On Monday, NFL commissioner Roger Goodell managed a smile when he was asked to respond to theories that the league had fixed it for the Chiefs to make it to the Super Bowl so that Swift would appear at the event and send ratings soaring to new heights. He knows, too, that some among the conservative strands of the NFL fan-base distrust the idea of a rich, powerful woman lifting the profile of one of the game’s stars.

There is a political aspect to these culture wars, too. Swift is loathed by former president Donald Trump and many of his supporters because she endorsed Joe Biden for the office four years ago. Kelce is also in the cross-hairs of elements of the right because he committed the heinous crime of appearing in commercials encouraging Americans to get vaccinated against Covid-19.

For some, the Kelce-Swift romance adds up to a deep state plot to bolster President Biden’s bid for re-election in November. ‘I wonder who’s going to win the Super Bowl next month,’ Vivek Ramaswamy, the republican former presidential candidate turned Trump ally, wrote on social media recently. ‘And I wonder if there’s a major presidential endorsement coming from an artificially culturally propped-up couple this fall.’

Kelce, 34, dealt with all this, and more, with infinite good grace in his media sessions up at Lake Las Vegas. It is very much to his detractors’ disadvantage that Kelce is not only one of the game’s all-time greats – he recently moved past Jerry Rice to go to the top of the list for most post-season receptions – but he also radiates easy charm and possesses old-school charisma in spades.

When he was asked, for instance, how he felt about wearing a computer chip in his jersey to measure his athletic performance, he smiled and shook his head slowly. ‘I’m an old dog when it comes to stuff like that, man,’ he said. ‘If you want to put a chip on me, that’s all right. I’m just going to go out and play football.’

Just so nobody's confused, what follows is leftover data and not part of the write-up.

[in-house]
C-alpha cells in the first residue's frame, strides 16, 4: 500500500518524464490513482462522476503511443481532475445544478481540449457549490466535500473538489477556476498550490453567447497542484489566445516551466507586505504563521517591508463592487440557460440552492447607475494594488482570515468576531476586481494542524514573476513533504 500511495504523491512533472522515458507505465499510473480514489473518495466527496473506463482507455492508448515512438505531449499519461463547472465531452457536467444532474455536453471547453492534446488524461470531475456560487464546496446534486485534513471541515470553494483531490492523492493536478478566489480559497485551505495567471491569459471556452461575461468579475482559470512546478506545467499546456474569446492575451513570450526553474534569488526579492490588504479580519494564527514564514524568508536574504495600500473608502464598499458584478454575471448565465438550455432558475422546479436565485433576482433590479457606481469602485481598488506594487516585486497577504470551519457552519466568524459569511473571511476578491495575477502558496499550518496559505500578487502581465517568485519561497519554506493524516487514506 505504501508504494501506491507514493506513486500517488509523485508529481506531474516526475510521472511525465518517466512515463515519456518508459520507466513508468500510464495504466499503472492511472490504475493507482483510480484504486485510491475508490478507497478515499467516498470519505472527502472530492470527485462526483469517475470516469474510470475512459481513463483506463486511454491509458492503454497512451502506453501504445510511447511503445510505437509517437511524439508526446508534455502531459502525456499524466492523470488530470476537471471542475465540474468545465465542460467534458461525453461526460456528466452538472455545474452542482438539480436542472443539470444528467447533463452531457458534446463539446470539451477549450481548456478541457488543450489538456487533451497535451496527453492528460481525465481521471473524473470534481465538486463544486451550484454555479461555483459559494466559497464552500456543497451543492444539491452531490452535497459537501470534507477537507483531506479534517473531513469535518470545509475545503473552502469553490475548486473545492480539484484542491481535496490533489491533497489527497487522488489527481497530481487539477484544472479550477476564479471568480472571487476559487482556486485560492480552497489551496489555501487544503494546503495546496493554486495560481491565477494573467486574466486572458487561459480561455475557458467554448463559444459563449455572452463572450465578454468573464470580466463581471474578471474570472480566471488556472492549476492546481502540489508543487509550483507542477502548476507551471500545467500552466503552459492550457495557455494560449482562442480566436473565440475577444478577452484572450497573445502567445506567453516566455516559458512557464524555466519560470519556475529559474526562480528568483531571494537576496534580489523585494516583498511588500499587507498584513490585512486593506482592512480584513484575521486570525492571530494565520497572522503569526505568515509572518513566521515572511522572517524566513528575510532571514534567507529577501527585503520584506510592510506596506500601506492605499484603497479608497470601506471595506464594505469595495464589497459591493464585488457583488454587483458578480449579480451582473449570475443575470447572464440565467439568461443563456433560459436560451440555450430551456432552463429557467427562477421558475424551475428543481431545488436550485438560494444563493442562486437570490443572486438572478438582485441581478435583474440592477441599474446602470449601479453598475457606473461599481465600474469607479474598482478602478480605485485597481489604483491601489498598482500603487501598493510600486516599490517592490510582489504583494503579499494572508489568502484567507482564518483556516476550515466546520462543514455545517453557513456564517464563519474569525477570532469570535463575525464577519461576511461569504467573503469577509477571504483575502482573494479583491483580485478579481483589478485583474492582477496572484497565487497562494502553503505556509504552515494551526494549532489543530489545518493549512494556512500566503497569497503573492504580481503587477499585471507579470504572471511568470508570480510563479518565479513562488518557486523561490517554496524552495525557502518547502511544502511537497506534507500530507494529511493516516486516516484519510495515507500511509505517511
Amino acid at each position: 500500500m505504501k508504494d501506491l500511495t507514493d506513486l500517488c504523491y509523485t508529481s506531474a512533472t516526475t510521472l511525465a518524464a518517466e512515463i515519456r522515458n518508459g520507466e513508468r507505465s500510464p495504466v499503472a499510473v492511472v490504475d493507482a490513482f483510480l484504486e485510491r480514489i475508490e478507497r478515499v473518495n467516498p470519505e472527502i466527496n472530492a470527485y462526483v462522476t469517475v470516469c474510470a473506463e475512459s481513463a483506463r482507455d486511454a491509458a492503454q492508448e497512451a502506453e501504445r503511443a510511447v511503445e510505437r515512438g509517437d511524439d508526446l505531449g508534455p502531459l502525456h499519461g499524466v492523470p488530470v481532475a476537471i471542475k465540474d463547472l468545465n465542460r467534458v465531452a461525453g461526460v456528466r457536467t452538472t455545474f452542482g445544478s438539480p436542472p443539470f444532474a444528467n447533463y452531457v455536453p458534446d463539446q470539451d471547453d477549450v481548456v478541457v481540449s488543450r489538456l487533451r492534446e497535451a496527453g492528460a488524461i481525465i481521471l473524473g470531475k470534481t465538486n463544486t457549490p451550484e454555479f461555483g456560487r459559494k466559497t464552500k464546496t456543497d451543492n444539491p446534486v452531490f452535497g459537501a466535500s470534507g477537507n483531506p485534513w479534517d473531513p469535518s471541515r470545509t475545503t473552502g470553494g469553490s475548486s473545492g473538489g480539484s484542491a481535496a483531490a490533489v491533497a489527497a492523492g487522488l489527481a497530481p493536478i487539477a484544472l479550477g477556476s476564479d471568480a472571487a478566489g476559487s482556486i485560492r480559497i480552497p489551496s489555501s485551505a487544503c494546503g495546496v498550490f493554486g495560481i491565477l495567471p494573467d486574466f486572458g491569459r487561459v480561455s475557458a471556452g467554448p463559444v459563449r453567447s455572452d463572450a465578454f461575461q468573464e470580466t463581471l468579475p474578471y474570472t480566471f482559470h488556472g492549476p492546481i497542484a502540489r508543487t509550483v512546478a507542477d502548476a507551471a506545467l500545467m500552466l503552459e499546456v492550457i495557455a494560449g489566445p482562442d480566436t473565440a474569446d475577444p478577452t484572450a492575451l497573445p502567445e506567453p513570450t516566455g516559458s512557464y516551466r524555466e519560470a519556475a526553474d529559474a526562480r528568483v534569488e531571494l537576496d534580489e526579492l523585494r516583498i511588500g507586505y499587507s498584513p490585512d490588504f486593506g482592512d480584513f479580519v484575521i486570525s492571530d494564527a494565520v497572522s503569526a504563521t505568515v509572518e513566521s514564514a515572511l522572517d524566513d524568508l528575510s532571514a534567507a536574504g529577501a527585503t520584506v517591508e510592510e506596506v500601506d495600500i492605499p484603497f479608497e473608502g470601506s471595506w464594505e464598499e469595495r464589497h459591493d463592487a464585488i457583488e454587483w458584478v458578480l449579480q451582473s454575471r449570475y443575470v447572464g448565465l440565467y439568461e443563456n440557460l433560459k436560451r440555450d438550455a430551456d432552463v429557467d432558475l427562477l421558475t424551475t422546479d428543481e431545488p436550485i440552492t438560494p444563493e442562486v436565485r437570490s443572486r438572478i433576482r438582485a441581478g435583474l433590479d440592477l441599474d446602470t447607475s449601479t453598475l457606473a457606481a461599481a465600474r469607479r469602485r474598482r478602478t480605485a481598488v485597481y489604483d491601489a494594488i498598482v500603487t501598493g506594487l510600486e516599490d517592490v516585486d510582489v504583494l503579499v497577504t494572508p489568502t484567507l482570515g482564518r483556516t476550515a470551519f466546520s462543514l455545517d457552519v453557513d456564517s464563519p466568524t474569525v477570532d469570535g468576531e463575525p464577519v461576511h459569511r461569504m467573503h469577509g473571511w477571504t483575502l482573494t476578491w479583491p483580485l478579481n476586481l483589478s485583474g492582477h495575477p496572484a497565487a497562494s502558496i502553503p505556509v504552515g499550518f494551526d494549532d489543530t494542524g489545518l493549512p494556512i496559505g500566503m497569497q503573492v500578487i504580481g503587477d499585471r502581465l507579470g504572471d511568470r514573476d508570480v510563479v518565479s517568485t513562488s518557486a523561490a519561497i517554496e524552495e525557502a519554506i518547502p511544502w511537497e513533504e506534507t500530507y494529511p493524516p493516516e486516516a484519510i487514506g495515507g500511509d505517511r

He answered question after question about his relationship with Swift without ever appearing to come close to losing patience. ‘I feel like it has only given me energy, man,’ he said. ‘I am very fortunate to be in the position I am in life and to have amazing things going for me. You know what, I would be silly to find any negativity in what is going on in my life.

‘What have I learned from being with her? That worldwide fame is a lot different from just being famous in Kansas City. I think I have juggled the perception of my focus. I never wanted the people in the Chiefs building to feel like I was not focussed on the task in hand and that is winning football games. When I am in the building, there are no distractions. The media’s going to run with it, man. You have to control what you are giving everybody.

As long as you keep the distractions outside the building, you can have success year in and year out. Show up every day thinking about the now. Don’t think too much about the future and snap clear of the past. Every year is its own journey. The years we haven’t won since we won our first Super Bowl have felt like the biggest losses of my life.

‘We are here to win this thing. Ain’t no jitters for me, baby. I am excited for this one man. It is going to be one for the ages. I am fired up. I want to get this show on the road, put these pads on and get this game rocking.

‘I’m still here for it after all these years. If you want to do that, find a love for the game. Find a love for the grind. And getting better. And accepting the challenges that come with that. The mentality in the building never changed. Enjoy the incline of getting better. When you have a love for the game, everything takes off from there.’